When you purchase corn, its best to use it the day of purchase. If you aren’t using it right away you can store corn in an air tight container or tightly wrapped plastic bag in the refrigerator. Don’t remove the husks, for this keeps in the flavor of the corn.

Source: WHfoods:Corn

Think before you toss:

I try to recycle and reuse as much as I can out of my food scraps. I think of all the people and other countries that aren’t as fortunate to have what we have not to mention my own food cost coming from my wallet. After enjoying some wonderful corn on the cob a few weeks back, Brandon mentioned a clever idea of making a corn stock from the cobs. Its very simple to do, all you need is a few ingredients and your done. With this stock we made two very delicious meals. The smell of sweet corn lingered in our apartment for days,Β  this method is worth it.

Corn Stock:

Prep time: 5 minutes

Actual time: 2 hours

<—Corn stock


-4 or more corn cob scraps, kernels removed

-1 Yellow onion, rough medium dice

-4 Sprigs of thyme

-4 Quarts water

Method of prep:

-Dice up Onion.

-Add onion, corn and thyme into pot. Cover with water.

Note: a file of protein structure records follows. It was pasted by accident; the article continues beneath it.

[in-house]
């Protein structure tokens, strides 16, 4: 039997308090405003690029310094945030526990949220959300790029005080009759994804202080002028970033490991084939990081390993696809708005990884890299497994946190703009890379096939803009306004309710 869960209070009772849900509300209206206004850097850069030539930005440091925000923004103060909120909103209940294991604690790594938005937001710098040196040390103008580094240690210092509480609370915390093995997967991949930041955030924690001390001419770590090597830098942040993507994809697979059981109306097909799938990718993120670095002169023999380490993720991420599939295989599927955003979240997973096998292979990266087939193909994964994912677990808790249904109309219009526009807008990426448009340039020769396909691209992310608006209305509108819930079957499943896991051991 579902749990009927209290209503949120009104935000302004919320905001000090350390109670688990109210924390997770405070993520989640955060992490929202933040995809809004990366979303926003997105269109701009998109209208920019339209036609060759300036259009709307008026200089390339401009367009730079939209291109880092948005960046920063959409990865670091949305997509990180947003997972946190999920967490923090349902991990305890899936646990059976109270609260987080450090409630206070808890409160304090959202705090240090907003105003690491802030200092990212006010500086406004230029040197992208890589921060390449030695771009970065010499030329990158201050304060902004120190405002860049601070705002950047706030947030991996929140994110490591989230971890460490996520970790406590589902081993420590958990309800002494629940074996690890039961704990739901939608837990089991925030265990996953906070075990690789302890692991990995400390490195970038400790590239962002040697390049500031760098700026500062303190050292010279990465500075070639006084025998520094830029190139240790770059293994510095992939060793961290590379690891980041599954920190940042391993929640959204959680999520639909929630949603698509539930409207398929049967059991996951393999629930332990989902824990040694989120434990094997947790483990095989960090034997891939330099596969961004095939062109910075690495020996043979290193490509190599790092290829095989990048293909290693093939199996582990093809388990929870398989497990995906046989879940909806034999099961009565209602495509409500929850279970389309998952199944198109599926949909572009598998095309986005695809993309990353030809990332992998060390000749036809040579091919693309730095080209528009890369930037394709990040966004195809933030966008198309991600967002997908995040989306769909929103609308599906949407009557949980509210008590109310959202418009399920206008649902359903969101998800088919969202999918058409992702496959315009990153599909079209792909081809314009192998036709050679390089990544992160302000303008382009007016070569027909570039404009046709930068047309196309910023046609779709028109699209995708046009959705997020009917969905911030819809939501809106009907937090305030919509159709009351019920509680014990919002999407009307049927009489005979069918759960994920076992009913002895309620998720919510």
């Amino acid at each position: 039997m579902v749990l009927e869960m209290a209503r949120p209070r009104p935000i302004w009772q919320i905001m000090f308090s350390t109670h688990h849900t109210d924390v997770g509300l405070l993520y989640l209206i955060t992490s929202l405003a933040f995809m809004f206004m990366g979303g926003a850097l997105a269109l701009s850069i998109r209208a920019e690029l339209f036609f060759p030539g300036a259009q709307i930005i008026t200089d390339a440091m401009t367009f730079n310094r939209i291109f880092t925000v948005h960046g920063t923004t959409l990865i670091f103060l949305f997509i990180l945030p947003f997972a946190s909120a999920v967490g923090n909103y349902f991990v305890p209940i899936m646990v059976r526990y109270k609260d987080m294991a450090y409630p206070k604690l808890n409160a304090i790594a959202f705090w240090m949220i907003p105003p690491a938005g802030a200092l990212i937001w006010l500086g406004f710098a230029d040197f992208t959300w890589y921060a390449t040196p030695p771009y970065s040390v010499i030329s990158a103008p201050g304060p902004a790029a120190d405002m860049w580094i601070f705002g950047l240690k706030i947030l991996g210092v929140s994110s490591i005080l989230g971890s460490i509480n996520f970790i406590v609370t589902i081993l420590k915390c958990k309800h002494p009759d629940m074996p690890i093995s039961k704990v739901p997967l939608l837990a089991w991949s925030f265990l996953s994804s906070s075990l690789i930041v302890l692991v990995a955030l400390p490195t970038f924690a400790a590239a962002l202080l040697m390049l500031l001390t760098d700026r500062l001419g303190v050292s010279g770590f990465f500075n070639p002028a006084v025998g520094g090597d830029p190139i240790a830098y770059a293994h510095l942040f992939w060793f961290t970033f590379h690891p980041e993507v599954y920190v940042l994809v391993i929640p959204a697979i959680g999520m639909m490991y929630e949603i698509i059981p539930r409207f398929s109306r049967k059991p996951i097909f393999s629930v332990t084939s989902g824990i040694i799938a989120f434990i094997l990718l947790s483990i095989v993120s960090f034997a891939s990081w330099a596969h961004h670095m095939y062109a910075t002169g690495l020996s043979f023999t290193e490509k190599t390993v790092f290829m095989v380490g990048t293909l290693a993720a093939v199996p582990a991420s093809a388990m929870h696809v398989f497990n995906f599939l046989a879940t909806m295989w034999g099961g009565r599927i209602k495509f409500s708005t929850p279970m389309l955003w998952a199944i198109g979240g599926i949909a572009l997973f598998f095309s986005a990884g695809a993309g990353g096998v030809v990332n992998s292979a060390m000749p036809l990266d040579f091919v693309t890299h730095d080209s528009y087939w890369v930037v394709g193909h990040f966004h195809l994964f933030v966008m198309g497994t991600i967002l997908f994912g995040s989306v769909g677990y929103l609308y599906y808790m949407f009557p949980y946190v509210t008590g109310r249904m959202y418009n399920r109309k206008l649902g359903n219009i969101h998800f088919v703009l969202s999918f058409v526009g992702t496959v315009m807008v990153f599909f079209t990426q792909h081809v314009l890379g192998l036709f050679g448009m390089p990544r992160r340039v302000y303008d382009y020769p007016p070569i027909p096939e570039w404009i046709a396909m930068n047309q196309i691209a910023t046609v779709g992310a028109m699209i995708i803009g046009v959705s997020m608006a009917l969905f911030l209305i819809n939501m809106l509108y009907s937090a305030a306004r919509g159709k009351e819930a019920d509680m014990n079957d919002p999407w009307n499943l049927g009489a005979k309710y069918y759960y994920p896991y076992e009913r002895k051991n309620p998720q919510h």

-Bring to a boil on high heat.

-Reduce heat to medium cover with a lid and let simmer for 2 hours.

-Set in refrigerator, keeping cobs and everything in place and let steep overnight. Make sure to keep lid on as well so refrigerator flavors don’t mingle with theΒ  flavor of stock.

-Strain the next day into a plastic container or freezer bags. You can freeze if you don’t plan to use right away.

<—Finished corn stock.

Lastly I would like to share with you a couple great recipes you can use this corn stock for. You get a great sweet corn flavor from this stock andΒ  is a great substitution for chicken stock or water in polenta. When I make polenta I don’t use a recipe. I go with the flow because Ive made it many times.

<—Finished polenta

Polenta is commonly used in dinner entrees to pair with proteins such as lamb or beef. I enjoy eating polenta as a breakfast item. Below is an example of a breakfast Brandon made using polenta.